Spark was written in Scala, but it doesn’t require developers to know Scala, which executes inside a Java Virtual Machine (JVM). APIs for Java, Python, R, and Scala ensure Spark is within reach of a wide audience of developers, and they have embraced the software. Power users and engineers can also write Spark routes directly from a command line interface, while others will create Spark applications through the comfort of a notebook interface like Jupyter, IBM‘s Data Science Experience, or Cloudera’s Data Science Workbench.

Sustaining Popularity

Spark is considered to be the most popular open source project on the planet, with more than 1,000 contributors from 250-plus organizations, according to Databricks, the San Francisco, California company founded by Matei and his two AMPLab advisors, Ali Ghodsi and Ion Stoica, and fellow AMPLab student Reynold Xin, to deliver a Spark service in the cloud. Databricks, which raised $250 million in a Series E funding round last month, employs many of the key individuals responsible for developing Spark.

In addition to being the creator of Spark, Databricks co-founder and chief technologist Matei Zaharia is an assistant professor at Stanford University

What’s remarkable is how Spark has retained its popularity despite Hadoop’s troubles. The merger of Cloudera and Hortonworks last fall led some people in the industry to question the future of Hadoop, especially in light of the high level of technical complexity and operational challenges that have challenged many Hadoop users.

Spark’s popularity continued beyond peak Hadoop primarily because of its versatility, says Ghodsi, who was named one of Datanami‘s People to Watch for 2019 and continues as an advisor to RISELab, the successor to AMPlab at UC Berkeley.

Spark’s “flexibility to go between these many types of use cases so easily is really the main reason I think it took off,” Ghodsi tells Datanami in the People to Watch interview. “It unified all of these different types of analytics under one framework, whereas Hadoop didn’t have, for instance, the machine learning, SQL, or other components, such as the real-time component which wasn’t there. So bringing what we call ‘unified analytics’ under one umbrella is what made it super powerful.”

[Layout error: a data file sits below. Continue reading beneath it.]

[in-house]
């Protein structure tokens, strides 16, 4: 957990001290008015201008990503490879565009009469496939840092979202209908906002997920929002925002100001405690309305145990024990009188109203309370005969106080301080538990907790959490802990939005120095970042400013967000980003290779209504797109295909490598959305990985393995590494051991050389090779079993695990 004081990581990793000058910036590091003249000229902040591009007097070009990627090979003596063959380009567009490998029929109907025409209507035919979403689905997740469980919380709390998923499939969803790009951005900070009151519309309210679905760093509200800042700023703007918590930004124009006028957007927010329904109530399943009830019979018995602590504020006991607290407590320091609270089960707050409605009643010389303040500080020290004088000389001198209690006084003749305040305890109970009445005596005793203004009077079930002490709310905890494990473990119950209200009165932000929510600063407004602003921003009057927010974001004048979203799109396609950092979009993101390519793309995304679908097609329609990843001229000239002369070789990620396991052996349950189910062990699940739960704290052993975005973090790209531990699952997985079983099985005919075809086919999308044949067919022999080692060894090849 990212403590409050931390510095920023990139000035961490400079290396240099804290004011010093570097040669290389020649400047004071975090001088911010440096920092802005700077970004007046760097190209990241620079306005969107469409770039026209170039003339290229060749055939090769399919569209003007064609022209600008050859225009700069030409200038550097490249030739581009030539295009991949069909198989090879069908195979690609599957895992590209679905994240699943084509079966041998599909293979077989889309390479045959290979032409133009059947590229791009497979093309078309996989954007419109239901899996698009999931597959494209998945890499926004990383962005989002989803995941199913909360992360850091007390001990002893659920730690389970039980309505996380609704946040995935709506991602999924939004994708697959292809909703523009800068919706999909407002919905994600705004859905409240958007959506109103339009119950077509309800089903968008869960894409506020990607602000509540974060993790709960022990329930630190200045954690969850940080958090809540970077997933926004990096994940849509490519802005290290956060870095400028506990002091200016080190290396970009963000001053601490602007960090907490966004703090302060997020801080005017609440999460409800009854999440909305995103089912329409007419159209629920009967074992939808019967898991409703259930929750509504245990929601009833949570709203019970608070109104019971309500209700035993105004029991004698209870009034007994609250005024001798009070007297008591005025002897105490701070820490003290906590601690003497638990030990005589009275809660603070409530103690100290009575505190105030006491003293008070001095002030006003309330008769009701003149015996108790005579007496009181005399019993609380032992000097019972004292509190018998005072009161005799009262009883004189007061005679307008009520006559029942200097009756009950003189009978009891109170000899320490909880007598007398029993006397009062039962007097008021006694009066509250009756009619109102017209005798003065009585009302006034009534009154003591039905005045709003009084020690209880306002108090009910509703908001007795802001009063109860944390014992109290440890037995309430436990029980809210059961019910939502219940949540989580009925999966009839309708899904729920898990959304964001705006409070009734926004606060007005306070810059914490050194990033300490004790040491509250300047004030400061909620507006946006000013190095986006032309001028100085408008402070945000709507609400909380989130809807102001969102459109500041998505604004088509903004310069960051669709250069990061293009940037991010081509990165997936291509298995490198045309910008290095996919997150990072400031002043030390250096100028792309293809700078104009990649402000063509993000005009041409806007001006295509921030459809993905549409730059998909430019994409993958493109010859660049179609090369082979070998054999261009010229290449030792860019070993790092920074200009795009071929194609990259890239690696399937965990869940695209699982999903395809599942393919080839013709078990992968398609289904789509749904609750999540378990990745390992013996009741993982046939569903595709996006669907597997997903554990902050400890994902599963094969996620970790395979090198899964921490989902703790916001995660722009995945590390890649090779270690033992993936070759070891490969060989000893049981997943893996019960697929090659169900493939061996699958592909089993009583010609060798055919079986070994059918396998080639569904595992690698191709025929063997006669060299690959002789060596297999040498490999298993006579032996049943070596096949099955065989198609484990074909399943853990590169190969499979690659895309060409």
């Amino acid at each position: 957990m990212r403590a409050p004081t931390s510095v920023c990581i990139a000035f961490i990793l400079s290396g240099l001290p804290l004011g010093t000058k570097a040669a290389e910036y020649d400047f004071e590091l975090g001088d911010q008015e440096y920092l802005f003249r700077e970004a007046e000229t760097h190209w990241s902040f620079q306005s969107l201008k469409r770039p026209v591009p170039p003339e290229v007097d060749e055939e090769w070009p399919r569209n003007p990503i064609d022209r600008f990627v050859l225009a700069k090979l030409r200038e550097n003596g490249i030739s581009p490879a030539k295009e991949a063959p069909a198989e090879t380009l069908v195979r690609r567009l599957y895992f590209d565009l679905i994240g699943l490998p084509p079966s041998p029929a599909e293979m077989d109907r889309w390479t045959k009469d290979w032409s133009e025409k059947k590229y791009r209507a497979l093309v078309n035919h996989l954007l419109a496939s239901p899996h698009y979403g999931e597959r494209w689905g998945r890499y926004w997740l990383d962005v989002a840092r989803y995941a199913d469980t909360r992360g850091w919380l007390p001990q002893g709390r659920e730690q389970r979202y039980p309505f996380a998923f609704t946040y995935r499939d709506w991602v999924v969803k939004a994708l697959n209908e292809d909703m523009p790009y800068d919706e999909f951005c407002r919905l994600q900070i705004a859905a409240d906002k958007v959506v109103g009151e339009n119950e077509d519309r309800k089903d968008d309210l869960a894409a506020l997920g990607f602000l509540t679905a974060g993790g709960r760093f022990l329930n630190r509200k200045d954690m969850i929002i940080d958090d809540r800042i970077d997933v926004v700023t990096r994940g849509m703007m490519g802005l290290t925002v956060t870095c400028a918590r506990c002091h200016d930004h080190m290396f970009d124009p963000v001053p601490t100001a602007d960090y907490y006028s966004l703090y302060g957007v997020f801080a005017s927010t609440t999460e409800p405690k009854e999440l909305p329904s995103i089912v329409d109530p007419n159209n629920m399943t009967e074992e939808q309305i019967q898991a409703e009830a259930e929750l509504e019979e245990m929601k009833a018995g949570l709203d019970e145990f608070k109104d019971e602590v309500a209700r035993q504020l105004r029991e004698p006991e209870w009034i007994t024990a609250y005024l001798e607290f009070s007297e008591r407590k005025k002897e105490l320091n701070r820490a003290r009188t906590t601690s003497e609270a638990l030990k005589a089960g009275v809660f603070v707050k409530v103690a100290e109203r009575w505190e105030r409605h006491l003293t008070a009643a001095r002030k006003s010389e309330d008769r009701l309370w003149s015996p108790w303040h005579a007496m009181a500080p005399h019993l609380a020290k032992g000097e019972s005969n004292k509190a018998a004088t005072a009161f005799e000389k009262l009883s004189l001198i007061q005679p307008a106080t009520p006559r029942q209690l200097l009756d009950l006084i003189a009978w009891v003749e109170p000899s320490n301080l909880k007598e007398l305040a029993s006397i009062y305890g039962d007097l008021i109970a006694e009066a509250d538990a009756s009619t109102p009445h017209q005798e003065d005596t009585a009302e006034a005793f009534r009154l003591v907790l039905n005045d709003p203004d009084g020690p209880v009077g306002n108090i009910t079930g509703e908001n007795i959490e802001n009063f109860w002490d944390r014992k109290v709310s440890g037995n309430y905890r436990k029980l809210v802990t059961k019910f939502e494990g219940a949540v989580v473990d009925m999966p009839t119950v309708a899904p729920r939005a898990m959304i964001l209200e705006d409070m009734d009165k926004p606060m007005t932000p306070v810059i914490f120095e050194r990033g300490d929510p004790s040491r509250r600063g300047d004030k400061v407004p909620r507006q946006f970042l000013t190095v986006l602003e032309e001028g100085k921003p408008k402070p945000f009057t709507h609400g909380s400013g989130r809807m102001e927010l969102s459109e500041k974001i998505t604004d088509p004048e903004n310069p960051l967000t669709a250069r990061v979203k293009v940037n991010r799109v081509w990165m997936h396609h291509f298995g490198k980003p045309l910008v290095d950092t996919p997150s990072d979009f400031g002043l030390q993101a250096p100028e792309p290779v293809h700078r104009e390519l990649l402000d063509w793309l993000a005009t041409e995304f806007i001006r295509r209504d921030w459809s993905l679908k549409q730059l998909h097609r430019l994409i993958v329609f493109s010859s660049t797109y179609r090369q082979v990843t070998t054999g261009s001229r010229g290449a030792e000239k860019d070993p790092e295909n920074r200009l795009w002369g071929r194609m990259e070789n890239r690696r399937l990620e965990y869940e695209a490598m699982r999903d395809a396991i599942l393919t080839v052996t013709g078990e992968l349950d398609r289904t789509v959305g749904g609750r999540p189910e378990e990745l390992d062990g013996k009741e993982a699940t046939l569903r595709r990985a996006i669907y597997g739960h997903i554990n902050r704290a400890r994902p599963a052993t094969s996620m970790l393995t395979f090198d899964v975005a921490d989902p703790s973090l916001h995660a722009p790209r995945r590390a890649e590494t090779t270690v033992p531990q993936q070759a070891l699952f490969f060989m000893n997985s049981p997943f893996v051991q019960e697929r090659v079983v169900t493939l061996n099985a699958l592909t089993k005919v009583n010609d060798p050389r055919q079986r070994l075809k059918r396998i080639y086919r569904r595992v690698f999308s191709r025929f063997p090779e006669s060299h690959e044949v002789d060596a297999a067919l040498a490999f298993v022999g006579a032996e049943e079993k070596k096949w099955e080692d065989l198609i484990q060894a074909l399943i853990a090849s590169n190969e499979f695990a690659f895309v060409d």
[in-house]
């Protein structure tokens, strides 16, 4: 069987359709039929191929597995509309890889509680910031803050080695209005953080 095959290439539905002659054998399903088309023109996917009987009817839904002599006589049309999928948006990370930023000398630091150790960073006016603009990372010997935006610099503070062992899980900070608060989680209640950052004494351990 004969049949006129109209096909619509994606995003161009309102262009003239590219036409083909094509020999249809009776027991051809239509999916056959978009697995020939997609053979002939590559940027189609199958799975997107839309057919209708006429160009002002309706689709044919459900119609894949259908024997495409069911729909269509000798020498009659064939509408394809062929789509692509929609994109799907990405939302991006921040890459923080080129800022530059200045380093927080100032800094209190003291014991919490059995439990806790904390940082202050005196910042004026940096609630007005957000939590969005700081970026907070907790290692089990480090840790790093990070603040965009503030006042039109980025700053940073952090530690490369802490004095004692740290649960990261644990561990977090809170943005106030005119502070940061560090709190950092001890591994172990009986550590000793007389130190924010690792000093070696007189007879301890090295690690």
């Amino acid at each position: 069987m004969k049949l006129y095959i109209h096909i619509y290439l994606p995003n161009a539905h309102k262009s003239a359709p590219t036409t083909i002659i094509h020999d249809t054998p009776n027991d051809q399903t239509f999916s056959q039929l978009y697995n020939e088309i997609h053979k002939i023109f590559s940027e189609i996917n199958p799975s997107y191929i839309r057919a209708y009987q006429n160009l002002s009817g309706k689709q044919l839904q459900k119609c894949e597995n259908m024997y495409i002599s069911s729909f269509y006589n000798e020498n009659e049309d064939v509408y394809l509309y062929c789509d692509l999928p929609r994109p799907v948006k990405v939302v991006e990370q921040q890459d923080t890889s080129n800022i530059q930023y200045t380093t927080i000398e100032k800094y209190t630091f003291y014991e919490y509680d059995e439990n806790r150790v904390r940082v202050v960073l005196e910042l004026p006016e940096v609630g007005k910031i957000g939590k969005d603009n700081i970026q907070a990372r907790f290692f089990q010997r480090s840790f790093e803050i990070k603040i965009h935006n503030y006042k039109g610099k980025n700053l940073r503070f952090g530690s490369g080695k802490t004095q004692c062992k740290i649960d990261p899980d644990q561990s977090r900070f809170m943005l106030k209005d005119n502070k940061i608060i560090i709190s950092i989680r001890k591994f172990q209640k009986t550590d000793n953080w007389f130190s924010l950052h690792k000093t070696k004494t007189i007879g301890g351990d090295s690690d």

It’s hard to overstate Spark’s impact on big data. Familiarity with Spark Core is a must-have skill for data engineers developing new pipelines for data, and data scientists still turn to MLlib for machine learning development. It’s too complex to turn over to non-power users, but its remarkable ubiquity among big data developers puts it in rarified air.

The Big Three Oh

The future of Spark is bright and resources are pouring into keeping Spark relevant for years to come. The software received a major update with last year’s release of Spark 2.3, which brought support for Kubernetes and true real-time processing in Spark Streaming. And soon – perhaps even later this year — the Apache Spark community will formally unveil Spark 3.0.

What will Spark 3.0 bring? That’s been the source of some speculation. One school of thought is that Spark 3.0 will focus on emerging AI technologies. Spark currently does not integrate cleanly with leading deep learning frameworks. While some folks are using frameworks like Tensorflow, MXnet, and PyTorch with Spark, the job schedulers have incompatibilities that raise serious operational issues. At the Spark+AI Summit last June, Reynold Xin, who’s the chief architect at Databricks, discussed ways the Spark community is working to resolve this dilemma, specifically Project Hydrogen and the development of a new “gang scheduler.”

Whether Spark 3.0 focuses on deep learning has yet to be seen. There are a number of other improvements that are reportedly being considered, including better online serving of machine learning models, fully depreciating the RDD API, improvements to the Scala API, support for data formats (potentially Apache Arrow), better support for different processor types like GPUs and FPGAs, support for Neo4j‘s graph language Cypher, and making MLlib APIs type-safe.

Nobody knows for sure what will go into Spark 3.0, or even if it will ship this year. But one thing’s for certain: the future of Spark will be a major topic of discussion at the Spark+AI Summit, which takes place April 23-25 in San Francisco. Registration is open on the Databricks site.